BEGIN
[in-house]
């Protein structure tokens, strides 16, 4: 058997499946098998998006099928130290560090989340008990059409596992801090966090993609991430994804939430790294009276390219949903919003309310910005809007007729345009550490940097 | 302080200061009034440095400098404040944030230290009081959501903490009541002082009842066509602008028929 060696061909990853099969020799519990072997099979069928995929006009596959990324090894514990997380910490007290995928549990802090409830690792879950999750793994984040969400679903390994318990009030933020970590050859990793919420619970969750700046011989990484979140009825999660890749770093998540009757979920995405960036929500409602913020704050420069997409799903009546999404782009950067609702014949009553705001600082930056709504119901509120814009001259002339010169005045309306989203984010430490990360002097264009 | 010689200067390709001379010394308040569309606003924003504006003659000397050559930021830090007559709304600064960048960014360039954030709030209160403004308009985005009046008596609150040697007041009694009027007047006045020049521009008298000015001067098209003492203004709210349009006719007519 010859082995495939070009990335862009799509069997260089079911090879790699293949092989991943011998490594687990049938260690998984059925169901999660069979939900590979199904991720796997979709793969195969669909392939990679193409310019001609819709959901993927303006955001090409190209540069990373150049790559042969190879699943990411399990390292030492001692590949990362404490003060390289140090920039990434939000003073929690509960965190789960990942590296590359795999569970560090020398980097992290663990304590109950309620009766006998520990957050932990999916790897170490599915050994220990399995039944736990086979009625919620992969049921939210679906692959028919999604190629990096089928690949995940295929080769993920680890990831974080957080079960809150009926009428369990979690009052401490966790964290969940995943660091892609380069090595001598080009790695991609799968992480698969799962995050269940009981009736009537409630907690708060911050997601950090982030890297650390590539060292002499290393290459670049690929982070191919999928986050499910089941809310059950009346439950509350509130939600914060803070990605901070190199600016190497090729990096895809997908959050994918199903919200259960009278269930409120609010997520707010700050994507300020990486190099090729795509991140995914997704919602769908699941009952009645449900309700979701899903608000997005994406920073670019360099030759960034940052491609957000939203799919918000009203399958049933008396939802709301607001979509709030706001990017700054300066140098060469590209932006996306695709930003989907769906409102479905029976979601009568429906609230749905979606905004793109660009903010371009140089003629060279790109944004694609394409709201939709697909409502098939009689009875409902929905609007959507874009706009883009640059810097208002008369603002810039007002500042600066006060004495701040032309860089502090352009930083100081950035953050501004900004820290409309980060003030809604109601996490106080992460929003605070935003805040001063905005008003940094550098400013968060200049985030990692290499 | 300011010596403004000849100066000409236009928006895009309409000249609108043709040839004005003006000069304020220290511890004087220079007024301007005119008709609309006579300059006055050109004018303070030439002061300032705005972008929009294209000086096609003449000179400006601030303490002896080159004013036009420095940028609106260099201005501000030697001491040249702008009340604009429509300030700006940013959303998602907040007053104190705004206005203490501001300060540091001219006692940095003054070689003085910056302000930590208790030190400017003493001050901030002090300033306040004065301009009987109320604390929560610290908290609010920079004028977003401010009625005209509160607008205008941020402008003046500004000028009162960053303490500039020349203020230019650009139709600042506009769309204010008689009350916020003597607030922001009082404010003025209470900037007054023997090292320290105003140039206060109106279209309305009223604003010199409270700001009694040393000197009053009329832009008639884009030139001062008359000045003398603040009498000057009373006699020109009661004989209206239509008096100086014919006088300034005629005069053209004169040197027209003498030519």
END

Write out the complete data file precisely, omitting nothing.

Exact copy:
[in-house]
């Protein structure tokens, strides 16, 4: 058997499946098998998006099928130290560090989340008990059409596992801090966090993609991430994804939430790294009276390219949903919003309310910005809007007729345009550490940097 | 302080200061009034440095400098404040944030230290009081959501903490009541002082009842066509602008028929 060696061909990853099969020799519990072997099979069928995929006009596959990324090894514990997380910490007290995928549990802090409830690792879950999750793994984040969400679903390994318990009030933020970590050859990793919420619970969750700046011989990484979140009825999660890749770093998540009757979920995405960036929500409602913020704050420069997409799903009546999404782009950067609702014949009553705001600082930056709504119901509120814009001259002339010169005045309306989203984010430490990360002097264009 | 010689200067390709001379010394308040569309606003924003504006003659000397050559930021830090007559709304600064960048960014360039954030709030209160403004308009985005009046008596609150040697007041009694009027007047006045020049521009008298000015001067098209003492203004709210349009006719007519 010859082995495939070009990335862009799509069997260089079911090879790699293949092989991943011998490594687990049938260690998984059925169901999660069979939900590979199904991720796997979709793969195969669909392939990679193409310019001609819709959901993927303006955001090409190209540069990373150049790559042969190879699943990411399990390292030492001692590949990362404490003060390289140090920039990434939000003073929690509960965190789960990942590296590359795999569970560090020398980097992290663990304590109950309620009766006998520990957050932990999916790897170490599915050994220990399995039944736990086979009625919620992969049921939210679906692959028919999604190629990096089928690949995940295929080769993920680890990831974080957080079960809150009926009428369990979690009052401490966790964290969940995943660091892609380069090595001598080009790695991609799968992480698969799962995050269940009981009736009537409630907690708060911050997601950090982030890297650390590539060292002499290393290459670049690929982070191919999928986050499910089941809310059950009346439950509350509130939600914060803070990605901070190199600016190497090729990096895809997908959050994918199903919200259960009278269930409120609010997520707010700050994507300020990486190099090729795509991140995914997704919602769908699941009952009645449900309700979701899903608000997005994406920073670019360099030759960034940052491609957000939203799919918000009203399958049933008396939802709301607001979509709030706001990017700054300066140098060469590209932006996306695709930003989907769906409102479905029976979601009568429906609230749905979606905004793109660009903010371009140089003629060279790109944004694609394409709201939709697909409502098939009689009875409902929905609007959507874009706009883009640059810097208002008369603002810039007002500042600066006060004495701040032309860089502090352009930083100081950035953050501004900004820290409309980060003030809604109601996490106080992460929003605070935003805040001063905005008003940094550098400013968060200049985030990692290499 | 300011010596403004000849100066000409236009928006895009309409000249609108043709040839004005003006000069304020220290511890004087220079007024301007005119008709609309006579300059006055050109004018303070030439002061300032705005972008929009294209000086096609003449000179400006601030303490002896080159004013036009420095940028609106260099201005501000030697001491040249702008009340604009429509300030700006940013959303998602907040007053104190705004206005203490501001300060540091001219006692940095003054070689003085910056302000930590208790030190400017003493001050901030002090300033306040004065301009009987109320604390929560610290908290609010920079004028977003401010009625005209509160607008205008941020402008003046500004000028009162960053303490500039020349203020230019650009139709600042506009769309204010008689009350916020003597607030922001009082404010003025209470900037007054023997090292320290105003140039206060109106279209309305009223604003010199409270700001009694040393000197009053009329832009008639884009030139001062008359000045003398603040009498000057009373006699020109009661004989209206239509008096100086014919006088300034005629005069053209004169040197027209003498030519």